Finally, while it should go without saying, our workshop should be a place for constructive criticism rooted in mutual respect and guided by a desire to learn about and improve our own writing processes while helping others do the same.  

    Grading / The Progressive Approach

    Feedback is more important than grades, but during the workshop portion of our semester I will be giving students grades for each of their pieces on a simplified scale: essentially ✓, ✓+, ✓-. Letter grades will only be given for your final portfolios, but this should offer you some sort of sense of how you're doing. Because honesty and growth are important, there will be no grade inflation here, but if you get a ✓- it will come with some concrete ideas on how to do better next time. In general, this progressive approach should guide your efforts this semester, and while that's a double-edged sword, it is so in a positive manner: you should aim to make improvements (whether small or large) as you progress through the four workshop rounds, and that means that a poor showing in early rounds will have less of an effect on your final grade than exemplary work later in the term.

    A brief word about the final portfolios — which will be due during exam week, and which we'll address more directly later in the semester. They'll consist of the following things:
    1. revised versions of each of your four posts, plus the original versions of each
    2. two new pieces written in the same fashion as your online posts (n.b. you can repeat response types here)
    3. a brief personal statement on what you've learned throughout the writing and workshopping process


    About a week before each new workshop round begins I'll post two things: a topic sign-up thread on our Facebook group and a schedule with the writers and lead readers for each day of the round. Schedules and lead reader match-ups will be chosen randomly (using's list randomizer) with slight adjustments made if someone draws themselves as their lead reader. I'm willing to make accommodations for students who contact me with pre-scheduled serious reasons for absences. Random is random (and the fairest and quickest way to organize schedules) so please don't get angry or take it personally if you don't like the day or lead reader you get assigned.

    Technical Details

    You'll each need to be added to the blog as authors, which means you'll need to give me your preferred e-mail address — if you have a Gmail address that would be best since it's integrated with Blogger. You'll be responsible for loading your content into the blog, making sure it's formatted properly, embellishing it as necessary (with images, audio-visual content, etc.), choosing an eye-catching headline, and posting it by the deadline. This is a great opportunity for you to also learn a little bit about coding and html (particularly when you need to add special symbols, diacritically-accented characters, etc.). You'll also need to co-exist peacefully with your classmates in the blog's back-end among their published and unpublished posts. Towards that end I propose these two practices:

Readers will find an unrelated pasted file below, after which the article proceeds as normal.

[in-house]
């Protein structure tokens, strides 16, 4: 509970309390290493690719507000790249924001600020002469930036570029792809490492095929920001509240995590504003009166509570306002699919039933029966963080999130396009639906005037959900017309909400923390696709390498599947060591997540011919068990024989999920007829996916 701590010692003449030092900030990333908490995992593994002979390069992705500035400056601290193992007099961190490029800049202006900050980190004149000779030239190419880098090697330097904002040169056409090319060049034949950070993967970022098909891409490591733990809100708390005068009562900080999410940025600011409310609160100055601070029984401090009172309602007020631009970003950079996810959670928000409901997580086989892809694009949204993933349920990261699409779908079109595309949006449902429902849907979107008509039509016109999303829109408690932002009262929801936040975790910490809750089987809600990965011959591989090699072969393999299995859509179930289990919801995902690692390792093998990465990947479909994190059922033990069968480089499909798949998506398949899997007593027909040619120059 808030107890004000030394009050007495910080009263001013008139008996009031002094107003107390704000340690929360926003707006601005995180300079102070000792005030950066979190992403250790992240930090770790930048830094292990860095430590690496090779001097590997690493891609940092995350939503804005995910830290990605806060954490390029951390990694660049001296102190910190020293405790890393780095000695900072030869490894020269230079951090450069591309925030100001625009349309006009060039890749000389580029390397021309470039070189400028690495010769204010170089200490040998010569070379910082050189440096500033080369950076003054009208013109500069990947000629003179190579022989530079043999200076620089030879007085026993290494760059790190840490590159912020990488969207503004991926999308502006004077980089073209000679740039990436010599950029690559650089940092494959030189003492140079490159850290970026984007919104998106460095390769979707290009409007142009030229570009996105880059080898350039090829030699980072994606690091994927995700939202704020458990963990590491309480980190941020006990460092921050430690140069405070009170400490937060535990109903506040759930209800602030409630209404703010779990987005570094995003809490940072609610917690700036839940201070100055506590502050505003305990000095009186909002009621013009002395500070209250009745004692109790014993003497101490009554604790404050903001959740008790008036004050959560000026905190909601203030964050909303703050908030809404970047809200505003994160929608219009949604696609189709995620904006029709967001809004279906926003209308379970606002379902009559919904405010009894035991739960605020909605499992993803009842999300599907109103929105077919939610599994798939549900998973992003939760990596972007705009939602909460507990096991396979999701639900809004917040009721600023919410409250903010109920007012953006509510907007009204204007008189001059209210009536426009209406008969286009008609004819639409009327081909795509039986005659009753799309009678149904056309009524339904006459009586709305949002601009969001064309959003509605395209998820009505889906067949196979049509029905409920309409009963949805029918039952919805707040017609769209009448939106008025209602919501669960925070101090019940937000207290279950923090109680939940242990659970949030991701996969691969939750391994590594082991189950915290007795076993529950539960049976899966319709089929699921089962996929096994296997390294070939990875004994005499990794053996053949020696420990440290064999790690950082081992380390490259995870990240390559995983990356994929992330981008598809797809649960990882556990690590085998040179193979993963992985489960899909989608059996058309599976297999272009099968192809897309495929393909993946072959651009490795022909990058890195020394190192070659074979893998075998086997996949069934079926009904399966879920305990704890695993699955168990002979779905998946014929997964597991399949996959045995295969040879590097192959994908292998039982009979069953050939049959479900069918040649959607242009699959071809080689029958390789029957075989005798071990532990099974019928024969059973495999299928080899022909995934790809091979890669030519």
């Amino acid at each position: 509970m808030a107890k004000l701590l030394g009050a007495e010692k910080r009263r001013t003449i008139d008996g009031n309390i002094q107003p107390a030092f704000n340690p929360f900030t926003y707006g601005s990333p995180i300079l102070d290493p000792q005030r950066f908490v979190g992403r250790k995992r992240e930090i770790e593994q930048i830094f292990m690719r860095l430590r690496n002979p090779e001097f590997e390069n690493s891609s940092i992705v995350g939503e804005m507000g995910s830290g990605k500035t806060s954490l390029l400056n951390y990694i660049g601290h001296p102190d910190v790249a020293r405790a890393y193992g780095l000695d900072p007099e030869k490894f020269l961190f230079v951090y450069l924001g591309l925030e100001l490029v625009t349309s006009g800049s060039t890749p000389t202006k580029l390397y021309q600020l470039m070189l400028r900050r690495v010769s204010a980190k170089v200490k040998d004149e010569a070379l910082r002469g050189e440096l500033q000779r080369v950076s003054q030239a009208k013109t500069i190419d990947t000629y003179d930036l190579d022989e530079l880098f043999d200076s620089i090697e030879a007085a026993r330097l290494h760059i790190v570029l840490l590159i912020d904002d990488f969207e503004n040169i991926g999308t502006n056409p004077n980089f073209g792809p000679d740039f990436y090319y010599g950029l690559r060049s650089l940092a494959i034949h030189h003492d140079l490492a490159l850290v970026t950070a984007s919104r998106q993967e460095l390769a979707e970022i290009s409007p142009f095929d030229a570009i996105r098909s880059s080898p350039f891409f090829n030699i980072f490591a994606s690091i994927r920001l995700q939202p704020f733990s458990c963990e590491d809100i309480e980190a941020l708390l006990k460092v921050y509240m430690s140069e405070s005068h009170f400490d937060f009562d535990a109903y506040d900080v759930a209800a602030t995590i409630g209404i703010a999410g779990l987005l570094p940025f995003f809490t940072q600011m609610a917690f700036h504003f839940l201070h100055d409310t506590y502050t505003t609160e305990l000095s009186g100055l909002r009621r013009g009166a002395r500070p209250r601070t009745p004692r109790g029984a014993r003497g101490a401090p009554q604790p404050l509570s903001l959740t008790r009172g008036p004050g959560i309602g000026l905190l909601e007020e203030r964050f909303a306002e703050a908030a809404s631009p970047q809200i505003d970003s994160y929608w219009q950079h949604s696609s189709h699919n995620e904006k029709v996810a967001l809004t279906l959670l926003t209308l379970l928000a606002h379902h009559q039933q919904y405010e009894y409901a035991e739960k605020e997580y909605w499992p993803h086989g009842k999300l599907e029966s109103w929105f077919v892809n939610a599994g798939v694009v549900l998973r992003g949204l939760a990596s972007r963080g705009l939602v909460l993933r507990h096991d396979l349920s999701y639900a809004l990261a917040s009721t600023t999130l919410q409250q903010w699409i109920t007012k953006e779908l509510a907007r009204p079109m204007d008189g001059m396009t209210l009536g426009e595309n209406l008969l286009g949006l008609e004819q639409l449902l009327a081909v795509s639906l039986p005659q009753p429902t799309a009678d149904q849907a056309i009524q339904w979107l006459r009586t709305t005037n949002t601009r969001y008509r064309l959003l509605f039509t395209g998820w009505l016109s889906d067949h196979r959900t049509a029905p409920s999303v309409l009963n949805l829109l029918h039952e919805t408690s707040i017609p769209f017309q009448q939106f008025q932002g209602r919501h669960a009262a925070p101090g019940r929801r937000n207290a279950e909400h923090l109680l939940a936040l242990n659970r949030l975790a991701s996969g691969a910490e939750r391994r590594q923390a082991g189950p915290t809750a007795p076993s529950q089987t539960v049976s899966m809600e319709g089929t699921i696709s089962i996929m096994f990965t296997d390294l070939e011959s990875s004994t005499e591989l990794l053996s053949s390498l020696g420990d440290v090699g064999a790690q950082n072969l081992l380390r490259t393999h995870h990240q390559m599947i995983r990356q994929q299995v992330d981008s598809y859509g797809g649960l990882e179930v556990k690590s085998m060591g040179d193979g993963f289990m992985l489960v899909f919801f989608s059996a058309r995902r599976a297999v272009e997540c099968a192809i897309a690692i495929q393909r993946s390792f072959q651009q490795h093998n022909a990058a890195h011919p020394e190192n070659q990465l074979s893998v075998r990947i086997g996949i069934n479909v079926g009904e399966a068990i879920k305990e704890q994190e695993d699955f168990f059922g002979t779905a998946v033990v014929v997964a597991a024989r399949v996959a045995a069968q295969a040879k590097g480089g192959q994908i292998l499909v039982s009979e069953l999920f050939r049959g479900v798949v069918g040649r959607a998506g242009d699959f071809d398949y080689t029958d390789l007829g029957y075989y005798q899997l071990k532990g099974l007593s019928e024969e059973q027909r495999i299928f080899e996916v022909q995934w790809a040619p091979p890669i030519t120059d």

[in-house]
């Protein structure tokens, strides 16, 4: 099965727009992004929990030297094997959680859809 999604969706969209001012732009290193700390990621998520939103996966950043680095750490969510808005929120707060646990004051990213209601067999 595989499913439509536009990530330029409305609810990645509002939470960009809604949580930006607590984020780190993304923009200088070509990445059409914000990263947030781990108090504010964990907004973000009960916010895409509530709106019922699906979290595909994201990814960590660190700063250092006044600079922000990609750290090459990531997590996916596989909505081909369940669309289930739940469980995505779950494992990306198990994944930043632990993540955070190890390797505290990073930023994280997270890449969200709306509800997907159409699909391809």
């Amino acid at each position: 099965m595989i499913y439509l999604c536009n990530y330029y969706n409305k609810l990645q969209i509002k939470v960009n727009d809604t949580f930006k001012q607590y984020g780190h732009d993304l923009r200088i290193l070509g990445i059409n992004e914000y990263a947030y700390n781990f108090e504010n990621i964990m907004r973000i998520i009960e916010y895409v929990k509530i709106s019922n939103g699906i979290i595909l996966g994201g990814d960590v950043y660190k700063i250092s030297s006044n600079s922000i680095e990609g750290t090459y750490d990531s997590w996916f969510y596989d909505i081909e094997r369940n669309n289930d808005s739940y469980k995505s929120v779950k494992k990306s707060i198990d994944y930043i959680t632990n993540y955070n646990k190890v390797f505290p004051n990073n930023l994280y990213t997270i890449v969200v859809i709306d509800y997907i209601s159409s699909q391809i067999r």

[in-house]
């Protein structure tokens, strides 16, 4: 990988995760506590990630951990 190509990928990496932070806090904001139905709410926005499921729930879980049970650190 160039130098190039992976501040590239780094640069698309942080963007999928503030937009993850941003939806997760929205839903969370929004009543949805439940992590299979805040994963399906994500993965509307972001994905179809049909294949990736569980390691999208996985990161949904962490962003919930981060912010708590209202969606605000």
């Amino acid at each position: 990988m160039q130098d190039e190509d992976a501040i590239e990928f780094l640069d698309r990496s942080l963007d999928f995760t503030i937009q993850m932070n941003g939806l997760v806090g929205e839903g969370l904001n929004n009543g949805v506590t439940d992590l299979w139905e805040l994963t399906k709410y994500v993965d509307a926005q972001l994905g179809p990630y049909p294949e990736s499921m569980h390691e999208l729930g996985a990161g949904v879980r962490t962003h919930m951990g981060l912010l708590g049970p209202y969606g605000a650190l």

• Your post titles should always begin with the date it will be published followed by a colon.
    • Your last name should come after the colon when your piece is unpublished; you should add your proper title just before publishing
    Therefore one of my posts would be listed as "10/1: Hennessey" until I'm ready to publish it, when I can change the title to "10/1: One Weird Trick to Pass ENGL 3000"

    Any acts of sabotage against classmates or their writing will be met with righteous anger, hellfire, and brimstone. As a failsafe, once your piece is ready to publish you should go into the HTML view, copy the complete code for your piece, paste it into a RTF document (via TextEdit on a Mac or Notepad on a PC) or a Gmail entry, and then save it (so that you can easily reconstruct a post in the rare chance that something happens).

    Finally, if your login/Gmail address isn't clearly your name you should be sure to sign your posts at the bottom.

    Trial and Error

    We'll all be navigating this unfamiliar process together, and so while I'd like to think everything will be easy, I'm not that foolish. The biggest learning curve, for some of you, will be getting used to working with Blogger, and I recommend you start familiarizing yourself with the toolbar buttons sooner rather than later. Play around with dummy text, try out different formatting options, practice using the "remove formatting" button to clean up bad code, and so forth. As someone who's been paid to do web work for the past eight years, I've always consoled myself with the fact that — much like The Matrix — the web is made out of the stuff that the web is made out of . . . which is to say that you can quickly and easily find all sorts of help, tutorials, lists of codes for special characters, etc. with a quick search. I'm also here to help and so is your larger class community, so don't hesitate to post questions in our Facebook group or e-mail me.